The CENIEH has participated in a study, led by the archaeologist Joseba Rios-Garaizar, on evidence for local extinction and population replacement among Neanderthals even before Homo sapiens arrived in this region of northern Spain.
Scientists at the Centro Nacional de Investigación sobre la Evolución Humana (CENIEH) have participated in a study led by the researcher Joseba Rios-Garaizar, of the Arkeologi Museoa in Bilbao, just published in the journal PLOS ONE, which analyzed over 5000 remains of Châtelperronian technology recovered at the site of Aranbaltza II (Barrika, Bizkaia), and dated to 43,500 years old, leading to the conclusion that there was local extinction and population replacement among Neanderthals even before Homo sapiens arrived in this region of northern Spain
The Neanderthals disappeared some 40,000 years ago, but many details of their extinction still prove difficult to understand. To address this, the new study explores the changes and transformations Neanderthal populations underwent during the final millennia of their existence.
This work has established clearly that the Châtelperronian appeared in the region prior to the arrival of the first H. sapiens in the Iberian Peninsula. By comparing this site to nearby ones with Mousterian technology attributed to Neanderthals, it is noticed that there is no technological resemblance between them, suggesting that the Châtelperronian is not the result of local evolution but a lithic industry that developed in a different region, likely in southern France, and which was brought to Aranbaltza by the Neanderthals.
“In view of this evidence, we propose that the Neanderthal populations with Mousterian technology disappeared and were replaced by other Neanderthal groups with the Châtelperronian. These Neanderthals were in turn replaced by the earliest groups of Homo sapiens to arrive in the Iberian Peninsula”, says Rios-Garaizar.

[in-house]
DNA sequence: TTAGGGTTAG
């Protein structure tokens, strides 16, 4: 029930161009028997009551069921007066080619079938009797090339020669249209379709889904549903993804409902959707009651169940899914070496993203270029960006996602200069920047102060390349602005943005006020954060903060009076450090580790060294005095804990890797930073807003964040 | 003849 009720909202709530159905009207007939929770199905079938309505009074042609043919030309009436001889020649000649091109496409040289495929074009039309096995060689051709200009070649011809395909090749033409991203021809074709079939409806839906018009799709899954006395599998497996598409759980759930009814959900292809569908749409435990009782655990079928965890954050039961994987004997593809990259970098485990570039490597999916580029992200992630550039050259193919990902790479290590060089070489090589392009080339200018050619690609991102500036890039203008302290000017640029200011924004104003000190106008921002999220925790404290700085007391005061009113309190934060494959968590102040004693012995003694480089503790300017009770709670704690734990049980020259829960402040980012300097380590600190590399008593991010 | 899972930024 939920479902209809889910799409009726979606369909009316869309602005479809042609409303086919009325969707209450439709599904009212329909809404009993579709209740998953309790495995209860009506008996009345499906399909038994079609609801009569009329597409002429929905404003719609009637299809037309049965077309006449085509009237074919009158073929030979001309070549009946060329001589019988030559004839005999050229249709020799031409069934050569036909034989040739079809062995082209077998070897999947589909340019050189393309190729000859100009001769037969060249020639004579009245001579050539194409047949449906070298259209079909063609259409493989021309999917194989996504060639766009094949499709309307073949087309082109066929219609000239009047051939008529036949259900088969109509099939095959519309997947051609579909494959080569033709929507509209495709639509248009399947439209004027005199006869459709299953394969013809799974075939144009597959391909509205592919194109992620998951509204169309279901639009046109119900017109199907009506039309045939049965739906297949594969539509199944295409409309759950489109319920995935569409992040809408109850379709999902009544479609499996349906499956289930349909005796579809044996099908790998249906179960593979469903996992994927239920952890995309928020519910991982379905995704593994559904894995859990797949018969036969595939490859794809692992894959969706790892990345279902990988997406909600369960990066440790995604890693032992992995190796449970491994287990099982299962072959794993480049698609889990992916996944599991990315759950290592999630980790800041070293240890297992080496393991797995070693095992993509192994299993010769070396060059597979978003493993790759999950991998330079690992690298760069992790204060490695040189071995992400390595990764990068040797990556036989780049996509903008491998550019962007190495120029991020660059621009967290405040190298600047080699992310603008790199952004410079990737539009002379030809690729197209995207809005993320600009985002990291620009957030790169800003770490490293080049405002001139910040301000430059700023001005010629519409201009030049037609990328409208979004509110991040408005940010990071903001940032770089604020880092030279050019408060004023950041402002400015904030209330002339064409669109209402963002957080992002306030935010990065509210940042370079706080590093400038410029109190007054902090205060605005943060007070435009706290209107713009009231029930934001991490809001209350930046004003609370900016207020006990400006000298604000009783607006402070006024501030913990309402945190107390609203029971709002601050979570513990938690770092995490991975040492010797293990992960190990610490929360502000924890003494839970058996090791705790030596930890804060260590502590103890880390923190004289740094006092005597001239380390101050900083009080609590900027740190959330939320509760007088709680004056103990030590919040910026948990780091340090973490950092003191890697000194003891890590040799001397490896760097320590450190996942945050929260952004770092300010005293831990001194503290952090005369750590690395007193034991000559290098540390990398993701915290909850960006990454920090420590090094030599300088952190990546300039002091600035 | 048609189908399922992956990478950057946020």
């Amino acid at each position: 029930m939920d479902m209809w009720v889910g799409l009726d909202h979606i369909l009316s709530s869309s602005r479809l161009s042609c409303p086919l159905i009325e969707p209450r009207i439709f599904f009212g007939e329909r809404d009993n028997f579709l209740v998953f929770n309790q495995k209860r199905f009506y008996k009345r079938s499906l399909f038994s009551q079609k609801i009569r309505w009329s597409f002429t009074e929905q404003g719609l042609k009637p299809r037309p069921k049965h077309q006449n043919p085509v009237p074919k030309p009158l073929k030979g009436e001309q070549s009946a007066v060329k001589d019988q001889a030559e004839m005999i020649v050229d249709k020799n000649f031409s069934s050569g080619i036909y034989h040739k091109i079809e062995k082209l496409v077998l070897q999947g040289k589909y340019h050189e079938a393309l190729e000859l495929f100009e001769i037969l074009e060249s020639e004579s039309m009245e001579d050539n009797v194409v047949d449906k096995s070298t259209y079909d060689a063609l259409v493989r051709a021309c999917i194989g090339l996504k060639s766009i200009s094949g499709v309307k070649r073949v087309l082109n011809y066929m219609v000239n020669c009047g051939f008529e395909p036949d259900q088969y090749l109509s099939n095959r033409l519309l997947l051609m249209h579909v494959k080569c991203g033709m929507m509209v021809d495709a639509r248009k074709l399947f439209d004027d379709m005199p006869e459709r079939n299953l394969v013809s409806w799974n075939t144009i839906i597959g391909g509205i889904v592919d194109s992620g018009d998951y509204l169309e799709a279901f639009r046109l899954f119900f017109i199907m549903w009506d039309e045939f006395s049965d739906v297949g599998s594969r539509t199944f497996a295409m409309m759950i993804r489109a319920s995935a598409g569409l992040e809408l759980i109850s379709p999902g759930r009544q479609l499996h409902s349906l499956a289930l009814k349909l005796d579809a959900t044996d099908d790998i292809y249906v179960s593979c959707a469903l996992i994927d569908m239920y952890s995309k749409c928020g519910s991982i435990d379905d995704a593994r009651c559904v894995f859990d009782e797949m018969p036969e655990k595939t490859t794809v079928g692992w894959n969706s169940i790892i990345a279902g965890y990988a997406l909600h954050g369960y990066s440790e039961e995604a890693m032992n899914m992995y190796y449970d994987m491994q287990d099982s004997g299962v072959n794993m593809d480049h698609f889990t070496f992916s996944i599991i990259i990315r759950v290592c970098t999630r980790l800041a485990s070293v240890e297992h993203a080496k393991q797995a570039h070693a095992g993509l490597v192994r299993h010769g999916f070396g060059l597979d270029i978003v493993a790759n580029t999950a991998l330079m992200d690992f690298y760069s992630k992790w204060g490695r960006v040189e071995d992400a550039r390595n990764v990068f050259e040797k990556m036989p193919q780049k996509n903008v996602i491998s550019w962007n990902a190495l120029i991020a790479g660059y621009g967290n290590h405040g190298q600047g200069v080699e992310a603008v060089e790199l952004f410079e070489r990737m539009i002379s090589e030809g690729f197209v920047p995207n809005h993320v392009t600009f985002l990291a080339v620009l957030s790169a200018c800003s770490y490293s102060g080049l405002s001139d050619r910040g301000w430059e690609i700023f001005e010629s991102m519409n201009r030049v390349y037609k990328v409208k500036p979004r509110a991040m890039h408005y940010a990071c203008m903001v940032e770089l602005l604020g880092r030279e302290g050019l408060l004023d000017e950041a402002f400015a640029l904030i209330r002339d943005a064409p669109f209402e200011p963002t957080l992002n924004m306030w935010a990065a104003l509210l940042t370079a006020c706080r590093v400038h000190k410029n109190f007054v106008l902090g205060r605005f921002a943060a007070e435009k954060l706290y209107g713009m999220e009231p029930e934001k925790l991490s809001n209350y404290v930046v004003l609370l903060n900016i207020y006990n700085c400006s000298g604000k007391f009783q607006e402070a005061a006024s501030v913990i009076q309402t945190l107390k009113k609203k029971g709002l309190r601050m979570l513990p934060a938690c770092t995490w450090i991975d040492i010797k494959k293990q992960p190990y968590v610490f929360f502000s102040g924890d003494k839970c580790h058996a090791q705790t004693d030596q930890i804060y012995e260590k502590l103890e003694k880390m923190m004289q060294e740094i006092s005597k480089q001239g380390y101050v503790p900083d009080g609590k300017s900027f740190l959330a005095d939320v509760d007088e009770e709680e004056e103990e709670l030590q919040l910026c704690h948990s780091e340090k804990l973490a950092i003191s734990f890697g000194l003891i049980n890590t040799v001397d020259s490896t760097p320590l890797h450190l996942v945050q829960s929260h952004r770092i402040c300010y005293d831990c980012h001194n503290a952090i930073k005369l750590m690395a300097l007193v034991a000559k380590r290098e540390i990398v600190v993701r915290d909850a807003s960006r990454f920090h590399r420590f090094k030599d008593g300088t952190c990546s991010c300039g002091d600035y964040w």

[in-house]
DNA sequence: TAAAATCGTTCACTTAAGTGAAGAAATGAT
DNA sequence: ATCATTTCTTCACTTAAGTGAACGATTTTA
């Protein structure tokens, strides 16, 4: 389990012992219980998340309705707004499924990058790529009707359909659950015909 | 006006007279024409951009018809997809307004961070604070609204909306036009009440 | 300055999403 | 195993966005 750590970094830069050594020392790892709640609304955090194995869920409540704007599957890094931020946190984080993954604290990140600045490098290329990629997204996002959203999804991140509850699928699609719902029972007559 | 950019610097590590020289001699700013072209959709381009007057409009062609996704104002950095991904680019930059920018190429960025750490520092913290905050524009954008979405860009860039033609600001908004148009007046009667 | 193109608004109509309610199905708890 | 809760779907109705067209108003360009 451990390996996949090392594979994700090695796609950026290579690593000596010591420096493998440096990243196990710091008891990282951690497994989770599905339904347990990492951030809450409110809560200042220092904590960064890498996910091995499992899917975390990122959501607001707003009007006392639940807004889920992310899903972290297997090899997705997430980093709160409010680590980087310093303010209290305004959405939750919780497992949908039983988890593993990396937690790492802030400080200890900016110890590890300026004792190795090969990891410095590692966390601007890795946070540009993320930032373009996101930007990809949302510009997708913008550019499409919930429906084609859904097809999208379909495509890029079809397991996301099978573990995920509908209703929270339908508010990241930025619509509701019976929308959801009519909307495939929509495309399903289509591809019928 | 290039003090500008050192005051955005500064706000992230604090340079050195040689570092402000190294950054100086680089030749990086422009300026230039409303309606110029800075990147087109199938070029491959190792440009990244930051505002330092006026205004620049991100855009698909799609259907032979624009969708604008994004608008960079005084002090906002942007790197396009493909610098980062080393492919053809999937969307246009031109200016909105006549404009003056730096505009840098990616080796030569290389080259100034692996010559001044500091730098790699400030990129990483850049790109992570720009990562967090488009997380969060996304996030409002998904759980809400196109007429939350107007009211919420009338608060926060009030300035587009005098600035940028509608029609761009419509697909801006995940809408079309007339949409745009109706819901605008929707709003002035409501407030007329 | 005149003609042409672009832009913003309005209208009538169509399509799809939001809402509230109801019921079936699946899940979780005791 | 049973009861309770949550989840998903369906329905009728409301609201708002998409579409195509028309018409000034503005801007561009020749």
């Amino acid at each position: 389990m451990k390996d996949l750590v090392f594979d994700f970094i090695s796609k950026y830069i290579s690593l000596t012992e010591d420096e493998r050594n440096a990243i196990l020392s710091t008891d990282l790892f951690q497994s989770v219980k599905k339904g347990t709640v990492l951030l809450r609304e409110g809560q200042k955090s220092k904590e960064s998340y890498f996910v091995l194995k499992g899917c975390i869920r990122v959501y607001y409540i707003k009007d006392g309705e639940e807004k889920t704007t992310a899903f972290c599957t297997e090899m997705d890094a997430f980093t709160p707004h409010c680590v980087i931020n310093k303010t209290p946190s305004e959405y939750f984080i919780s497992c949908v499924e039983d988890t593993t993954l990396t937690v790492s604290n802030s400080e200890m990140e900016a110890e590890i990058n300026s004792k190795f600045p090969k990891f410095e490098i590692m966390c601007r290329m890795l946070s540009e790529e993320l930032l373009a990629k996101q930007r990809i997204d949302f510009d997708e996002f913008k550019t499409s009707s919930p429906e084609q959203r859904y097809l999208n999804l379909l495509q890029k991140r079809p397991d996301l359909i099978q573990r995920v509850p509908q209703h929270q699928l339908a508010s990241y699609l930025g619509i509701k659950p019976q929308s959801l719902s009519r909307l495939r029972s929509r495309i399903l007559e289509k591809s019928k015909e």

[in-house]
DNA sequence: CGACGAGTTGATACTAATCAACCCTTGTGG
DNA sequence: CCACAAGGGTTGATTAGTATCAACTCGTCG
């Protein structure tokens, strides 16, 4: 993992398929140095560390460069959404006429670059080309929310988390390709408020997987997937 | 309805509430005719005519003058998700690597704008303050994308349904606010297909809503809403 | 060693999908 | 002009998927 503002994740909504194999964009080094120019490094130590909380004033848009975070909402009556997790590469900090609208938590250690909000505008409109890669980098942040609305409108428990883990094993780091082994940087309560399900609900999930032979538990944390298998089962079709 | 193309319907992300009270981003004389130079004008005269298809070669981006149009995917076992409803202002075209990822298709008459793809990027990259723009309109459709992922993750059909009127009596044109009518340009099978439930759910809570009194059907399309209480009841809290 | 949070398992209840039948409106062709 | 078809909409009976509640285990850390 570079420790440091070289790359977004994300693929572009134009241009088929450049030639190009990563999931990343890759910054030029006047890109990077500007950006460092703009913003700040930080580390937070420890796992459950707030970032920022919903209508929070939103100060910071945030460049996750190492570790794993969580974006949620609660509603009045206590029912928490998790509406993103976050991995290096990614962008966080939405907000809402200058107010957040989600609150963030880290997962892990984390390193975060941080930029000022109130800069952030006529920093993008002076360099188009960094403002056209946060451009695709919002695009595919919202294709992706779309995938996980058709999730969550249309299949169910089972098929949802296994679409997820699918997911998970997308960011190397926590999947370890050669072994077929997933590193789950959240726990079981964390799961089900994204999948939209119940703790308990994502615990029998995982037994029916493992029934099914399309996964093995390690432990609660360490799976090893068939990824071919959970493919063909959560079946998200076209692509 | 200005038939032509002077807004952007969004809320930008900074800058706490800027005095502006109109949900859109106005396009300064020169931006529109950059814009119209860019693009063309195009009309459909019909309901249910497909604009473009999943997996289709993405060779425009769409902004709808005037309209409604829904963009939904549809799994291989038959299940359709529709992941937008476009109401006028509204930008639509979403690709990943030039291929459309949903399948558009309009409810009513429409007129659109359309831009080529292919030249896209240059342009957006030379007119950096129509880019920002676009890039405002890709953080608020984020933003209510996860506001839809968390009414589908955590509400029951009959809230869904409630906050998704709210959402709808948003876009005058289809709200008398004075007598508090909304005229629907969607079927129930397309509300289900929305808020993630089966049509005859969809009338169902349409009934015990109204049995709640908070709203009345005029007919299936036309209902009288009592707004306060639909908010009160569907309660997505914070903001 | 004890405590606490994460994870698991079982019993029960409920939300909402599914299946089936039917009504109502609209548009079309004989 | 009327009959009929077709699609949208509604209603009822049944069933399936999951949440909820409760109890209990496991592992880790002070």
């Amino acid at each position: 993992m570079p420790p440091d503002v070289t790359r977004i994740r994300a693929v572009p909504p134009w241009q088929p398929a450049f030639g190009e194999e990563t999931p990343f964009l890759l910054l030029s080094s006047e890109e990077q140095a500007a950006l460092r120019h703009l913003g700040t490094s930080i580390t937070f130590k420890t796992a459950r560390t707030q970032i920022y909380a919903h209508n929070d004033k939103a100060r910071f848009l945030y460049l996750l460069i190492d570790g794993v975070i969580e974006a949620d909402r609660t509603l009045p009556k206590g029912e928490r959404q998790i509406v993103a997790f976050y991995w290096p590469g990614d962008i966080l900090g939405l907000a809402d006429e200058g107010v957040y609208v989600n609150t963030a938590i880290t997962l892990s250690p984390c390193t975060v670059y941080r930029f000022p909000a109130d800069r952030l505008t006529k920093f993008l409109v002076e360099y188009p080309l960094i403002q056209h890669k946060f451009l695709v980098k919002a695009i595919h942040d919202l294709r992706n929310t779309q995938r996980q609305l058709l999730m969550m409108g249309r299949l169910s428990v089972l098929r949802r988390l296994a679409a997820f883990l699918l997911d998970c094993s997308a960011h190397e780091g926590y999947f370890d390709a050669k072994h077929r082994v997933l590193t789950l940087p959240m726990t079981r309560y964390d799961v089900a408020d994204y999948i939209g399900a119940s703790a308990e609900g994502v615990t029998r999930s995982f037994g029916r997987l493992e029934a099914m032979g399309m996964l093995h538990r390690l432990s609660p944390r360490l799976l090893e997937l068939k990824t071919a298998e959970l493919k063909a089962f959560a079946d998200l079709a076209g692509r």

These patterns of local extinction and population replacement could be an important future field of research, as they might have played a significant role in Neanderthal decline and extinction.
In coordination with this work, the spatial study of the Aranbaltza II site led by Laura Sánchez-Romero, a researcher at the Human Evolution Research Center of the University of California Berkeley, has been published in the journal Archaeological and Anthropological Sciences, looking at the processes involved in the formation of the site through the application of hotspot analysis, namely, the density and orientation patterns of archaeological materials, in combination with sedimentological data.
This work highlights the need to analyze sites from a perspective of geoarchaeology and spatial organization to determine the factors that propitiated the accumulation of materials, before we can make assumptions about human behavior.
The results show that the materials were buried rapidly, thus protecting them and their spatial integrity, enabling the main zones where archaeological remains accumulated to be preserved, and also preserving the activities carried out at the site.